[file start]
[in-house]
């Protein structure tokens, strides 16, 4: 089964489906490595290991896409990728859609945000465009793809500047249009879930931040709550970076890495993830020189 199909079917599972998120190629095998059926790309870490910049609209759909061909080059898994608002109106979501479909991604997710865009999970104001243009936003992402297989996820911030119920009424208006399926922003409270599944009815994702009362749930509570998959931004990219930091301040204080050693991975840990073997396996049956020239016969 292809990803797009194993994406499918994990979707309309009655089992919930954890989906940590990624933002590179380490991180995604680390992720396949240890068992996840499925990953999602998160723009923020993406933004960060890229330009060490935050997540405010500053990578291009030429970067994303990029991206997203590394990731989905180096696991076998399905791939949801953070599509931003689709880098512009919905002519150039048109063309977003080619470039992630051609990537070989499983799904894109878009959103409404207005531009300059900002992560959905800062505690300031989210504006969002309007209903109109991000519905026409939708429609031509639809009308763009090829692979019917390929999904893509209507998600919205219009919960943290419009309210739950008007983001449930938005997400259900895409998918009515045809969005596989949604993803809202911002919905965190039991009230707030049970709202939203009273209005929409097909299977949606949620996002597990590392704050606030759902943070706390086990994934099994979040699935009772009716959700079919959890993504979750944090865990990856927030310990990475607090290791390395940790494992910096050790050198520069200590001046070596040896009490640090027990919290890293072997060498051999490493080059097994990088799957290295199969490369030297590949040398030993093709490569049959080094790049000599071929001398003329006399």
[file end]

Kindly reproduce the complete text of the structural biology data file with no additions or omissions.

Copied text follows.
[in-house]
């Protein structure tokens, strides 16, 4: 089964489906490595290991896409990728859609945000465009793809500047249009879930931040709550970076890495993830020189 199909079917599972998120190629095998059926790309870490910049609209759909061909080059898994608002109106979501479909991604997710865009999970104001243009936003992402297989996820911030119920009424208006399926922003409270599944009815994702009362749930509570998959931004990219930091301040204080050693991975840990073997396996049956020239016969 292809990803797009194993994406499918994990979707309309009655089992919930954890989906940590990624933002590179380490991180995604680390992720396949240890068992996840499925990953999602998160723009923020993406933004960060890229330009060490935050997540405010500053990578291009030429970067994303990029991206997203590394990731989905180096696991076998399905791939949801953070599509931003689709880098512009919905002519150039048109063309977003080619470039992630051609990537070989499983799904894109878009959103409404207005531009300059900002992560959905800062505690300031989210504006969002309007209903109109991000519905026409939708429609031509639809009308763009090829692979019917390929999904893509209507998600919205219009919960943290419009309210739950008007983001449930938005997400259900895409998918009515045809969005596989949604993803809202911002919905965190039991009230707030049970709202939203009273209005929409097909299977949606949620996002597990590392704050606030759902943070706390086990994934099994979040699935009772009716959700079919959890993504979750944090865990990856927030310990990475607090290791390395940790494992910096050790050198520069200590001046070596040896009490640090027990919290890293072997060498051999490493080059097994990088799957290295199969490369030297590949040398030993093709490569049959080094790049000599071929001398003329006399």